As someone who grew up on radio, I am very disappointed in today’s segmented formats and restricted playlists.  However, I would feel a sense of loss if the limited options currently available were to continue to dwindle or cease to exist.  Similar to television, the day is fast approaching when we will need to pay for entertainment that was previously piped into our homes, offices and automobiles free of charge.


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Interesting. I had no idea this was going on.

I had always assumed that producers, engineers, musicians, etc., negotiated "points" on a recording, and received royalties on sales, but I never thought about how this might apply to radio airplay.

Thanks for posting this.
As someone who worked in the medium before Reagan de-regulated it, I too am disappointed by the lack of diverse programming. when companies own upwards of a thousand outlet instead of seven in the old days, programming is homogenous so you can sells advertising to serveral markets at low rated to agencies.

As for the process for paying ASCAP and BMI, every two years an audit firm would have us log all the music we played by song title, publisher, and songwriter. The station would be billed for the royalties for the music we played for just one week.

Thanks for your input. I have mixed feelings about this issue as well. I could more easily support compensating the artists, if the record companies were not so insistent on getting a piece of the action.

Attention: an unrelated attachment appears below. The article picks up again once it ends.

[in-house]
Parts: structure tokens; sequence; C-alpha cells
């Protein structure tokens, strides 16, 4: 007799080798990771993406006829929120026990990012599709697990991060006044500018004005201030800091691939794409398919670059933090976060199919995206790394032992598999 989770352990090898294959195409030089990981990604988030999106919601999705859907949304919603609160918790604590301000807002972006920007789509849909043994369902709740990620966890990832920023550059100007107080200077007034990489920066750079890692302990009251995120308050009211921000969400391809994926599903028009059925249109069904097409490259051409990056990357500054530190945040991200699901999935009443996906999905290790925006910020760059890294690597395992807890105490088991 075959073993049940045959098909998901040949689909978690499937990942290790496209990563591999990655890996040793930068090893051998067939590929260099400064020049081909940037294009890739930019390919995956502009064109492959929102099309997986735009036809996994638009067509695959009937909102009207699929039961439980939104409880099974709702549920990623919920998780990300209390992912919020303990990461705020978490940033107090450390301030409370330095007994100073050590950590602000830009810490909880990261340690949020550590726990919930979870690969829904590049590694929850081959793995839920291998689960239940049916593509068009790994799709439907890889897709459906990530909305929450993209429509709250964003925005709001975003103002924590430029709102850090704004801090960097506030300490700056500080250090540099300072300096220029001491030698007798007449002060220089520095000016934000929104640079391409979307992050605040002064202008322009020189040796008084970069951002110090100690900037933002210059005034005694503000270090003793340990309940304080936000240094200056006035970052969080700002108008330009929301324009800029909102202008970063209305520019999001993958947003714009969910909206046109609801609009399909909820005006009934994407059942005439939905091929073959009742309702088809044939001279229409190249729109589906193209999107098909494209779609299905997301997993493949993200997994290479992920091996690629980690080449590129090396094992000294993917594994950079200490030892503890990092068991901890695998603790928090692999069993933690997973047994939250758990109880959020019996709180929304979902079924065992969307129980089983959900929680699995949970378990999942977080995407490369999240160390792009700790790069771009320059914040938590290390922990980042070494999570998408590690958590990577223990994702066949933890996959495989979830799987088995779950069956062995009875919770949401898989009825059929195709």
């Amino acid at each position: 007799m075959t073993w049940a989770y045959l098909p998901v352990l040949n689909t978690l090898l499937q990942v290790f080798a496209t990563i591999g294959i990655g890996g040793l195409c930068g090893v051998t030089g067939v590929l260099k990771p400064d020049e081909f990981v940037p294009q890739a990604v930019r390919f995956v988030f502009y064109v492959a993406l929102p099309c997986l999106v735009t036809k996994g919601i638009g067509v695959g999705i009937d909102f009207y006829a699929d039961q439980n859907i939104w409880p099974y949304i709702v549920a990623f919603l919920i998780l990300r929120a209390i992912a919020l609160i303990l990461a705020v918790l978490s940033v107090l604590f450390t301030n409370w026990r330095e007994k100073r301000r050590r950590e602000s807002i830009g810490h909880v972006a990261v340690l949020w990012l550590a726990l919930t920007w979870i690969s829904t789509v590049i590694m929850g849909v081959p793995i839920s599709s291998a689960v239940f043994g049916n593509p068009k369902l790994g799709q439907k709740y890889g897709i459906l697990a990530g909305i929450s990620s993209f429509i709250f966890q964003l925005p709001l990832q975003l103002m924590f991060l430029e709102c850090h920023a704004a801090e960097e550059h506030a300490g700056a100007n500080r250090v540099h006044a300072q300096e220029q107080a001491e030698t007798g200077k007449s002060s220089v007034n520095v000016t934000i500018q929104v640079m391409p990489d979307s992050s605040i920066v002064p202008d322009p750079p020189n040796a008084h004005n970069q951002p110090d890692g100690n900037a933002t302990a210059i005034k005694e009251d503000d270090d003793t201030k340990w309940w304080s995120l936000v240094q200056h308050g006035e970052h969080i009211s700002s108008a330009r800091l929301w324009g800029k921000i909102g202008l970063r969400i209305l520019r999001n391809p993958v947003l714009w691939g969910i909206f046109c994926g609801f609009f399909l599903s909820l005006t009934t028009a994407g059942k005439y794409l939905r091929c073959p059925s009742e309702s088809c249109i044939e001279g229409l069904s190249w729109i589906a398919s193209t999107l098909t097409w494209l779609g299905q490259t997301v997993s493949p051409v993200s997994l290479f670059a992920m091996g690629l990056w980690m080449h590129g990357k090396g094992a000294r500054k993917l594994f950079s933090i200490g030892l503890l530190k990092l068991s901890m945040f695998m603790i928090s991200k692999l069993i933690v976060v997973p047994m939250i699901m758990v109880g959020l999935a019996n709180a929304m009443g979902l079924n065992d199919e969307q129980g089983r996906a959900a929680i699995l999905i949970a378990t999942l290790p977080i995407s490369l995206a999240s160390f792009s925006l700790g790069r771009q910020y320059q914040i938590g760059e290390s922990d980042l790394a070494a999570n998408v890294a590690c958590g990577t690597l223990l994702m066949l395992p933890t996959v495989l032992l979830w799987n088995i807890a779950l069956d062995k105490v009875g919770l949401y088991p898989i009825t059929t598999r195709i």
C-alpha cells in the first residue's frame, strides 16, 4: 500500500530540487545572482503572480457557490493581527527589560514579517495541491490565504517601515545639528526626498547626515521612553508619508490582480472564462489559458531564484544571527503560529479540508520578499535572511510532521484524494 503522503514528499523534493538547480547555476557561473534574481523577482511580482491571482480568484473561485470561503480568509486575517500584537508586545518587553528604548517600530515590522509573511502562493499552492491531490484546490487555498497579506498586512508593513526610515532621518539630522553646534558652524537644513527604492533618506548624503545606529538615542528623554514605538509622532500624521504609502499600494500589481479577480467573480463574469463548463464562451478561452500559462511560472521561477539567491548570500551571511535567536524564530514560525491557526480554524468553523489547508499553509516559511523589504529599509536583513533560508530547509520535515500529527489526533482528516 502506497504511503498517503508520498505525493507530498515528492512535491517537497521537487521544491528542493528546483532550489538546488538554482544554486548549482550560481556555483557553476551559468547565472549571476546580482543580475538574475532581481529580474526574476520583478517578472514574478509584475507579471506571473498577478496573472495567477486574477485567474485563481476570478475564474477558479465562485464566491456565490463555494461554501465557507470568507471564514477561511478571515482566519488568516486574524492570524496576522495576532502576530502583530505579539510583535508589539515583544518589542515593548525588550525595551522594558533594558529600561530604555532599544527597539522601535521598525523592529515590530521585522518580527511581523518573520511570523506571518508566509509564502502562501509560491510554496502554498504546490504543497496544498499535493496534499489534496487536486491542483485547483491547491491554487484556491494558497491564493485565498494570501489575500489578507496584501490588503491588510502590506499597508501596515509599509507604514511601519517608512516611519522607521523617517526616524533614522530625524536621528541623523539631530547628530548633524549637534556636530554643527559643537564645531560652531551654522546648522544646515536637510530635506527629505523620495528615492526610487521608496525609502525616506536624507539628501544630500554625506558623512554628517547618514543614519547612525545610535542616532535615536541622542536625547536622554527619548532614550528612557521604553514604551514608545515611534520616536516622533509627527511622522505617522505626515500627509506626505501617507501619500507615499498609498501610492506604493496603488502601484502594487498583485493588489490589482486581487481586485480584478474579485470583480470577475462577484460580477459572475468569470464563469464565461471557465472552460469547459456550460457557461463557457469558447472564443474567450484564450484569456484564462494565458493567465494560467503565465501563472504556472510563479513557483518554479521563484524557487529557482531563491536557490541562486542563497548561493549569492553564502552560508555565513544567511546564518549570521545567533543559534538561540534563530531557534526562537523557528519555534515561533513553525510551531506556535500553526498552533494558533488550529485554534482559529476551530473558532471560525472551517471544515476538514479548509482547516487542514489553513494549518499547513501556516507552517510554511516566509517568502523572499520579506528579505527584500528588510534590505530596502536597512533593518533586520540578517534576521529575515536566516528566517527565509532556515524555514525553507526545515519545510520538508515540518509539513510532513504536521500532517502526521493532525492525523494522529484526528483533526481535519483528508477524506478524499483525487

Thanks for stopping by. You are correct; an artist’s contract with the record company can be very lucrative. However, new artists typically make little or no money until they become established stars, regardless of how many units they sell. Record companies must first recoup their up front costs. If an album (now Disc) has phenomenal sales, the revenue is often used to offset production costs associated with all the artists that did not sell well enough to cover initial investments. Similar to professional athletes, those who achieve “star” status are able to negotiate much more favorable terms on their 2nd contract.
The thought process behind paying royalties only to the song writer/publisher was that the artist could generate income by touring; while the song writer/publisher had no such option. Fair or not, that is how the business has been run for a very long time.


Thanks for your insight. Feel free to amend any inconsistencies in my feedback to Jeanette as your knowledge of the industry is far superior.
Radio has an exemption from royalties??? Um, why? I don't think that's the case anywhere else. I know that musicians in Israel make more money from media royalties than they do from albums and concerts. This sounds whack. Radio station can make millions selling advertising geared at people who are only listening because my music is on, and yet I see not a penny of this money? Screw that. I'm in favor of the house bill. If radio can't find an economic model, it doesn't deserve one.

As for the exposure - bands that want to get the exposure and waive the money can do just that - sign a waiver.
Yes, this is one of the stories that in this time of economic trouble is a personal trouble to many that won't get covered.
Thanks for making me aware.
Maybe they could (or will) exempt the smaller stations. I agree that the big mega stations should pay up.

Is there a way out for the little guys, as the bill is written?
It's even more complicated than that. The perromance rights organizations decide who gets paid by a "proprietary" method of counting. In any given week, the pick 50 to 100 COMMERCIAL stations and track their playlists. Then they extrapolate based on their sample and pay the composers and publishers 7 cents each for each play of a song.